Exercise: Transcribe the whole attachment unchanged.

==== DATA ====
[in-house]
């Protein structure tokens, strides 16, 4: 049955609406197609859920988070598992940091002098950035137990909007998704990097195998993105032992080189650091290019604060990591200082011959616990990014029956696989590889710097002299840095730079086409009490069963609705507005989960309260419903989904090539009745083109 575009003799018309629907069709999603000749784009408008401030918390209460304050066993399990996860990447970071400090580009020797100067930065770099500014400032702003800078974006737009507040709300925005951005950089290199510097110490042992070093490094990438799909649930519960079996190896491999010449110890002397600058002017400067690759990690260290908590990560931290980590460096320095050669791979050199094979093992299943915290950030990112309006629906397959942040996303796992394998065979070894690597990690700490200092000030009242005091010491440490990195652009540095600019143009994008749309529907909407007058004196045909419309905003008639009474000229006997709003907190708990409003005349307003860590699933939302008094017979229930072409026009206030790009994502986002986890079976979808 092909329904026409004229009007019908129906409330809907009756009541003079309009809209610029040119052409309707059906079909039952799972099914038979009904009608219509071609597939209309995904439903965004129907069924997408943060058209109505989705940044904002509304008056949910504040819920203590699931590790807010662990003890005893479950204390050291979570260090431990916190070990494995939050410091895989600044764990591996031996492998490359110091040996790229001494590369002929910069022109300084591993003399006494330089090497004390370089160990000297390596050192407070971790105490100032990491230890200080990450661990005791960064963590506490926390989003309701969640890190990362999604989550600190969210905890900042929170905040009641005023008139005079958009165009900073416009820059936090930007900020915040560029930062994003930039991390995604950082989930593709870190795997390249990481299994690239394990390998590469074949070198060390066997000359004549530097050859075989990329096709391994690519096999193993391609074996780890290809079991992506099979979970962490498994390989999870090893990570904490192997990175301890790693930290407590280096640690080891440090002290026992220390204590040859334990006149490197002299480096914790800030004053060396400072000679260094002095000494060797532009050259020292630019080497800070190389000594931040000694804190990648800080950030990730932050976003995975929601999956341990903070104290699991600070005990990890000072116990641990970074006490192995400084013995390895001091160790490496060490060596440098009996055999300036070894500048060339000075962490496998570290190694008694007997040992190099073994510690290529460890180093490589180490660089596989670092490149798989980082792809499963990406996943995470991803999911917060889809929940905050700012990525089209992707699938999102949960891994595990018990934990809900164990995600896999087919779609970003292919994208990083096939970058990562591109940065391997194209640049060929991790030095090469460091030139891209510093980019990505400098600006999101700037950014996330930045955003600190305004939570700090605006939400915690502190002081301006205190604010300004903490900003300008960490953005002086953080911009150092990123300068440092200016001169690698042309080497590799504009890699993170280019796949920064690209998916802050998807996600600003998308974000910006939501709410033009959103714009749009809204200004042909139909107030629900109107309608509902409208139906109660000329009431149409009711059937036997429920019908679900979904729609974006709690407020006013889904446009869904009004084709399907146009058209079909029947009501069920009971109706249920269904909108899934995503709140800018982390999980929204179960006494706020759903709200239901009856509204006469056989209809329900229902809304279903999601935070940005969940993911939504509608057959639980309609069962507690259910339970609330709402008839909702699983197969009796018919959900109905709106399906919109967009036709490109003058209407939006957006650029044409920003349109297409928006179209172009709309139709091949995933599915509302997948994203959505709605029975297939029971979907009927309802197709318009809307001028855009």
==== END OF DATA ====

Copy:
[in-house]
């Protein structure tokens, strides 16, 4: 049955609406197609859920988070598992940091002098950035137990909007998704990097195998993105032992080189650091290019604060990591200082011959616990990014029956696989590889710097002299840095730079086409009490069963609705507005989960309260419903989904090539009745083109 575009003799018309629907069709999603000749784009408008401030918390209460304050066993399990996860990447970071400090580009020797100067930065770099500014400032702003800078974006737009507040709300925005951005950089290199510097110490042992070093490094990438799909649930519960079996190896491999010449110890002397600058002017400067690759990690260290908590990560931290980590460096320095050669791979050199094979093992299943915290950030990112309006629906397959942040996303796992394998065979070894690597990690700490200092000030009242005091010491440490990195652009540095600019143009994008749309529907909407007058004196045909419309905003008639009474000229006997709003907190708990409003005349307003860590699933939302008094017979229930072409026009206030790009994502986002986890079976979808 092909329904026409004229009007019908129906409330809907009756009541003079309009809209610029040119052409309707059906079909039952799972099914038979009904009608219509071609597939209309995904439903965004129907069924997408943060058209109505989705940044904002509304008056949910504040819920203590699931590790807010662990003890005893479950204390050291979570260090431990916190070990494995939050410091895989600044764990591996031996492998490359110091040996790229001494590369002929910069022109300084591993003399006494330089090497004390370089160990000297390596050192407070971790105490100032990491230890200080990450661990005791960064963590506490926390989003309701969640890190990362999604989550600190969210905890900042929170905040009641005023008139005079958009165009900073416009820059936090930007900020915040560029930062994003930039991390995604950082989930593709870190795997390249990481299994690239394990390998590469074949070198060390066997000359004549530097050859075989990329096709391994690519096999193993391609074996780890290809079991992506099979979970962490498994390989999870090893990570904490192997990175301890790693930290407590280096640690080891440090002290026992220390204590040859334990006149490197002299480096914790800030004053060396400072000679260094002095000494060797532009050259020292630019080497800070190389000594931040000694804190990648800080950030990730932050976003995975929601999956341990903070104290699991600070005990990890000072116990641990970074006490192995400084013995390895001091160790490496060490060596440098009996055999300036070894500048060339000075962490496998570290190694008694007997040992190099073994510690290529460890180093490589180490660089596989670092490149798989980082792809499963990406996943995470991803999911917060889809929940905050700012990525089209992707699938999102949960891994595990018990934990809900164990995600896999087919779609970003292919994208990083096939970058990562591109940065391997194209640049060929991790030095090469460091030139891209510093980019990505400098600006999101700037950014996330930045955003600190305004939570700090605006939400915690502190002081301006205190604010300004903490900003300008960490953005002086953080911009150092990123300068440092200016001169690698042309080497590799504009890699993170280019796949920064690209998916802050998807996600600003998308974000910006939501709410033009959103714009749009809204200004042909139909107030629900109107309608509902409208139906109660000329009431149409009711059937036997429920019908679900979904729609974006709690407020006013889904446009869904009004084709399907146009058209079909029947009501069920009971109706249920269904909108899934995503709140800018982390999980929204179960006494706020759903709200239901009856509204006469056989209809329900229902809304279903999601935070940005969940993911939504509608057959639980309609069962507690259910339970609330709402008839909702699983197969009796018919959900109905709106399906919109967009036709490109003058209407939006957006650029044409920003349109297409928006179209172009709309139709091949995933599915509302997948994203959505709605029975297939029971979907009927309802197709318009809307001028855009």